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posted on 30 December 2016

Rail Week Ending 24 December 2016: An Unbelievably Good Week

Week 51 of 2016 shows same week total rail traffic (from same week one year ago) improved a lot according to the Association of American Railroads (AAR) traffic data.

Analyst Opinion of the Rail Data

We review this data set to understand the economy. If coal and grain are removed from the analysis, rail over the last 6 months been declining around 5% - but this week improved 18.5%.

So this week's data is an outlier caused by week 51 last year ending in the week between Christmas and New Years (a low volume period) - and this year week 51's cutoff was before Christmas. It is too risky to try to logically analyze the data this week.

The contraction in rail counts began over one year ago, and now rail movements are being compared against weaker 2015 data - and this is the cause periodic acceleration in the short term rolling averages. Still, rail is weak to very week compared to previous years.

This analysis is looking for clues in the rail data to show the direction of economic activity - and is not necessarily looking for clues of profitability of the railroads. The weekly data is fairly noisy, and the best way to view it is to look at the rolling averages (carloads and intermodal combined).

Percent current rolling average is larger than the rolling average of one year ago Current quantities accelerating or decelerating Current rolling average accelerating or decelerating compared to the rolling average one year ago
4 week rolling average +0.3 % accelerating accelerating
13 week rolling average -1.4 % decelerating accelerating
52 week rolling average -6.2 % accelerating accelerating

A summary of the data from the AAR:

The Association of American Railroads (AAR) today reported U.S. rail traffic for the week ending December 24, 2016.

For this week, total U.S. weekly rail traffic was 496,633 carloads and intermodal units, up 27 percent compared with the same week last year.

Total carloads for the week ending December 24 were 243,917 carloads, up 17.9 percent compared with the same week in 2015, while U.S. weekly intermodal volume was 252,716 containers and trailers, up 37.2 percent compared to 2015.

Please note: Christmas Day is not included in the current week this year, but is included in the comparable week in 2015. Therefore, this week's traffic volume is somewhat overstated compared to 2015.

Nine of the 10 carload commodity groups posted an increase compared with the same week in 2015. They included miscellaneous carloads, up 30.6 percent to 8,186 carloads; motor vehicles and parts, up 24.6 percent to 16,491 carloads; and grain, up 24 percent to 22,582 carloads. One commodity group posted a decrease compared with the same week in 2015: petroleum and petroleum products, down 5.4 percent to 9,972 carloads.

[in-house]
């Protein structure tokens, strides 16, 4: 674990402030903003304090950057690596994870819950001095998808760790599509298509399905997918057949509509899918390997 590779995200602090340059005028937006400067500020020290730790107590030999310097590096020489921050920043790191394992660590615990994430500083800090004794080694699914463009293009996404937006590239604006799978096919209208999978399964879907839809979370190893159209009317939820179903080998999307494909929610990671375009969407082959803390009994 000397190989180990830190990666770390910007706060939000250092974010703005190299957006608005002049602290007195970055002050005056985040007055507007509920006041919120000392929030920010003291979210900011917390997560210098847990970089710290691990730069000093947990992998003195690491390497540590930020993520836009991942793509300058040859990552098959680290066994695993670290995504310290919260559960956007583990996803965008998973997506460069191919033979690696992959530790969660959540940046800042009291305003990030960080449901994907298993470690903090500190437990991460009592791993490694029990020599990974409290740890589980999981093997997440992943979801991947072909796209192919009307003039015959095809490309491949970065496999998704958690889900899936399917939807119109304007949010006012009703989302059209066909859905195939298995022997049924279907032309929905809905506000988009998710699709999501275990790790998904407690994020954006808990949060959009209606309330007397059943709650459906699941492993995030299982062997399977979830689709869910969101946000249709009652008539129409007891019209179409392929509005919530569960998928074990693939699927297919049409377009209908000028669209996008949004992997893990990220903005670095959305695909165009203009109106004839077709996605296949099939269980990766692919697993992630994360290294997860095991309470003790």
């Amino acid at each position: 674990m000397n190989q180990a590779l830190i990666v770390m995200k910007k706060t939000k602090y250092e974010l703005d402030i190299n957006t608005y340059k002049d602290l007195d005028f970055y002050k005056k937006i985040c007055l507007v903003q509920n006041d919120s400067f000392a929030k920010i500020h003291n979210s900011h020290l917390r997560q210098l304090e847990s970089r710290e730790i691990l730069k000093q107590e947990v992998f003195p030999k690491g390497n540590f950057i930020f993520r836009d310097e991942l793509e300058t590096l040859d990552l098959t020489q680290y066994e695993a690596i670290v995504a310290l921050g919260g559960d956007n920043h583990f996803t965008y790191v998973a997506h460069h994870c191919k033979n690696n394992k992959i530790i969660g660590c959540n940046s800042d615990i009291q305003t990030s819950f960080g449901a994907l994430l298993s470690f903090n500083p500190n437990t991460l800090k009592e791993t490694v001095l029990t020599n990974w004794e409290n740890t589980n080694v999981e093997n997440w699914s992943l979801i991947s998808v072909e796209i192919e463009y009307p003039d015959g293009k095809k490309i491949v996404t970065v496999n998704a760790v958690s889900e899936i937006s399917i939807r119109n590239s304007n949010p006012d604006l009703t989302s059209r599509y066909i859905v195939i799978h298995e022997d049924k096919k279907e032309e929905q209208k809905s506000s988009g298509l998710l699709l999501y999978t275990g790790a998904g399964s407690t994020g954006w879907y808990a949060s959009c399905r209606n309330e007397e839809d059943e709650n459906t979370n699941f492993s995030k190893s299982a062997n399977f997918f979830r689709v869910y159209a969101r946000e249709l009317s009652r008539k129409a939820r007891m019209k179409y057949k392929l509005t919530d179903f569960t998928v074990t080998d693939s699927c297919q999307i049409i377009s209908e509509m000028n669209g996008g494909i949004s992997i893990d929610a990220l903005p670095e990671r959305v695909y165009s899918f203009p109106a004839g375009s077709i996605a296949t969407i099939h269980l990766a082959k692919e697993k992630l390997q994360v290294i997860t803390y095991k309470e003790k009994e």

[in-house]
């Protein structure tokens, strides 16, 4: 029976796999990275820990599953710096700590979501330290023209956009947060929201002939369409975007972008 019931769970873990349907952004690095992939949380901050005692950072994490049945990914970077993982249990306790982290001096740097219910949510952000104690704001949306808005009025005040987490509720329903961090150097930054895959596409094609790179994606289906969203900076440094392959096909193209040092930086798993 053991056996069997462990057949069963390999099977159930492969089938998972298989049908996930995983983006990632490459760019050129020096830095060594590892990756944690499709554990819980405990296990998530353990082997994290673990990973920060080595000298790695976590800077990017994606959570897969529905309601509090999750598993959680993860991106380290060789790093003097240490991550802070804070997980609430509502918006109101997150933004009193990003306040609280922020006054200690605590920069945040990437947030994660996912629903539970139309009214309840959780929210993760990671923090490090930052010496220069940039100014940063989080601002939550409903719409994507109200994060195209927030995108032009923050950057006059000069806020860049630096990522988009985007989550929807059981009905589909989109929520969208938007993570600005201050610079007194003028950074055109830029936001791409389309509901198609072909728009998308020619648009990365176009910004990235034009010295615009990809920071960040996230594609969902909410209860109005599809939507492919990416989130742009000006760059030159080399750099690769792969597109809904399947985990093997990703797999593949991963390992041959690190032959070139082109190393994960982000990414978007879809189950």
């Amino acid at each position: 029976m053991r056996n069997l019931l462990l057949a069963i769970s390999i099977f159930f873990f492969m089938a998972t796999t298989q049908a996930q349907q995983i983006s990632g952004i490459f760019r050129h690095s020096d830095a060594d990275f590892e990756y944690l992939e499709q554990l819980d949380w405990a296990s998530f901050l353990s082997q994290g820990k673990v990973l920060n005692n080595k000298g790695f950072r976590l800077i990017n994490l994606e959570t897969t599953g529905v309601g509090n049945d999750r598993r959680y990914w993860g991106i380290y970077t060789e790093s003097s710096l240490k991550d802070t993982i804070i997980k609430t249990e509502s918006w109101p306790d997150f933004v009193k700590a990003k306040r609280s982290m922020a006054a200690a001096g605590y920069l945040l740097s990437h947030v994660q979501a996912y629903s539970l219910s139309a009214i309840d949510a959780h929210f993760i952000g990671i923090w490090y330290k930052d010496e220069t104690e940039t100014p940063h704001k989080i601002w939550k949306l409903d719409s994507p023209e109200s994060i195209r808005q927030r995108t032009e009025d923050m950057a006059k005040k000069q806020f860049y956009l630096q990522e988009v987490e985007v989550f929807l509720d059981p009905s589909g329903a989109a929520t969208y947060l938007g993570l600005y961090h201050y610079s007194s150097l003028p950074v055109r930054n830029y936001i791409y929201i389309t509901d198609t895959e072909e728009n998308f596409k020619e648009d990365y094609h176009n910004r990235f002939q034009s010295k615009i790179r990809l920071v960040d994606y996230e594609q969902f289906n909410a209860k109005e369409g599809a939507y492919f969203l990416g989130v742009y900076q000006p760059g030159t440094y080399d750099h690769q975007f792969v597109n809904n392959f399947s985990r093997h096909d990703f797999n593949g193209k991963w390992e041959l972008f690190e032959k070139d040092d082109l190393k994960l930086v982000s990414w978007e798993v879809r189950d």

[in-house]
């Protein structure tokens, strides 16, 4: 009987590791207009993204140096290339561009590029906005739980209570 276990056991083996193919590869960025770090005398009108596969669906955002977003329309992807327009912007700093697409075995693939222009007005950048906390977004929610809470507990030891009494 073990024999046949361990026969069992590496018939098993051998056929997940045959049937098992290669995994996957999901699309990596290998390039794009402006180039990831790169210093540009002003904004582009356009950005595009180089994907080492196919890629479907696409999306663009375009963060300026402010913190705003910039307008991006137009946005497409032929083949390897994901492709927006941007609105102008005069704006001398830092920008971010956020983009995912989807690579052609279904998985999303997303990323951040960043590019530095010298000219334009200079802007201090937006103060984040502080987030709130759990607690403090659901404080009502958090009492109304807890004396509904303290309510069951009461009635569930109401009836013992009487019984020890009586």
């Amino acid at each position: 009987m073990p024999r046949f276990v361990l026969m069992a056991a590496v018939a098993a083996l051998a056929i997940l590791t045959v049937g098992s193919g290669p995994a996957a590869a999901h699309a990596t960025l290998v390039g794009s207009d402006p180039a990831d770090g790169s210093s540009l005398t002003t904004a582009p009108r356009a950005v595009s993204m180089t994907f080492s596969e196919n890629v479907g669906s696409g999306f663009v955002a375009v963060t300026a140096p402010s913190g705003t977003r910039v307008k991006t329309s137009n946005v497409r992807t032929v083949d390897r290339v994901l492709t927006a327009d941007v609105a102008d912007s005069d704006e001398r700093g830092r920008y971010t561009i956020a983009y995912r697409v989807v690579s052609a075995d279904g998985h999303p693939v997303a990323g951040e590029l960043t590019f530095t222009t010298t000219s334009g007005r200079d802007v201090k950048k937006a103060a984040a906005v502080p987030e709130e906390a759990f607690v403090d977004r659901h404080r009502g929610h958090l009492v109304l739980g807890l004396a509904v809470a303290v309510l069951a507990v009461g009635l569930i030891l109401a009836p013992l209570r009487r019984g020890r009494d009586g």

For the first 51 weeks of 2016, U.S. railroads reported cumulative volume of 12,880,893 carloads, down 8.4 percent from the same point last year; and 13,280,460 intermodal units, down 1.8 percent from last year. Total combined U.S. traffic for the first 51 weeks of 2016 was 26,161,353 carloads and intermodal units, a decrease of 5.1 percent compared to last year.

Coal is over 1/3 of the total railcar count, and this week the EIA says coal production is 27.7 % higher than the production estimate in the comparable week in 2015.

The middle row in the table below removes coal and grain from the changes in the railcar counts as neither of these commodities is economically intuitive.

This Week Carloads Intermodal Total
This week Year-over-Year +17.9 % +37.2 % +27.0 %
Ignoring coal and grain +18.5 %
Year Cumulative to Date -8.4 % -1.8 % -5.1 %

[click on graph below to enlarge]

Current Rail Chart:

z rail1.png

For the week ended December 24, 2016

  • Estimated U.S. coal production totaled approximately 15.2 million short tons (mmst)
  • This production estimate is 3.1% lower than last week's estimate and 27.7% higher than the production estimate in the comparable week in 2015
  • East of the Mississippi River coal production totaled 5.8 mmst
  • West of the Mississippi River coal production totaled 9.4 mmst
  • U.S. year-to-date coal production totaled 726.3 mmst, 18% lower than the comparable year-to-date coal production in 2015

Coal production from EIA.gov

Steven Hansen



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